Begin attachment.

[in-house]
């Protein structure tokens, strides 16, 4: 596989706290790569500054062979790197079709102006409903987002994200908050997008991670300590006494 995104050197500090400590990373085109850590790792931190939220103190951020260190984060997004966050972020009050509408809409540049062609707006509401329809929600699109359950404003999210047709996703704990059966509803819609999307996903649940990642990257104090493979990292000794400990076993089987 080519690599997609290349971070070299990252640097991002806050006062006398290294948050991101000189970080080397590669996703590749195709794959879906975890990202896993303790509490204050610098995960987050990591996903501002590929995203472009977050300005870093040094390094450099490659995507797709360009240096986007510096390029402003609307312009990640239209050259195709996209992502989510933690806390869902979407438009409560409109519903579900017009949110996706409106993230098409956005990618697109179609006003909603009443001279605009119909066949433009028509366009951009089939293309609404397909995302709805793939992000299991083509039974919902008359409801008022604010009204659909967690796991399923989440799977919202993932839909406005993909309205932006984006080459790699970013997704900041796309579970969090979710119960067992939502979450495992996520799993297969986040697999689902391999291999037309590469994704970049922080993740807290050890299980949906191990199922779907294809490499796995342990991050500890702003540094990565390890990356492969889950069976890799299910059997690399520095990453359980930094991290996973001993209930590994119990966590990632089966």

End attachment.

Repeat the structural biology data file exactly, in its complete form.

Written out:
[in-house]
């Protein structure tokens, strides 16, 4: 596989706290790569500054062979790197079709102006409903987002994200908050997008991670300590006494 995104050197500090400590990373085109850590790792931190939220103190951020260190984060997004966050972020009050509408809409540049062609707006509401329809929600699109359950404003999210047709996703704990059966509803819609999307996903649940990642990257104090493979990292000794400990076993089987 080519690599997609290349971070070299990252640097991002806050006062006398290294948050991101000189970080080397590669996703590749195709794959879906975890990202896993303790509490204050610098995960987050990591996903501002590929995203472009977050300005870093040094390094450099490659995507797709360009240096986007510096390029402003609307312009990640239209050259195709996209992502989510933690806390869902979407438009409560409109519903579900017009949110996706409106993230098409956005990618697109179609006003909603009443001279605009119909066949433009028509366009951009089939293309609404397909995302709805793939992000299991083509039974919902008359409801008022604010009204659909967690796991399923989440799977919202993932839909406005993909309205932006984006080459790699970013997704900041796309579970969090979710119960067992939502979450495992996520799993297969986040697999689902391999291999037309590469994704970049922080993740807290050890299980949906191990199922779907294809490499796995342990991050500890702003540094990565390890990356492969889950069976890799299910059997690399520095990453359980930094991290996973001993209930590994119990966590990632089966």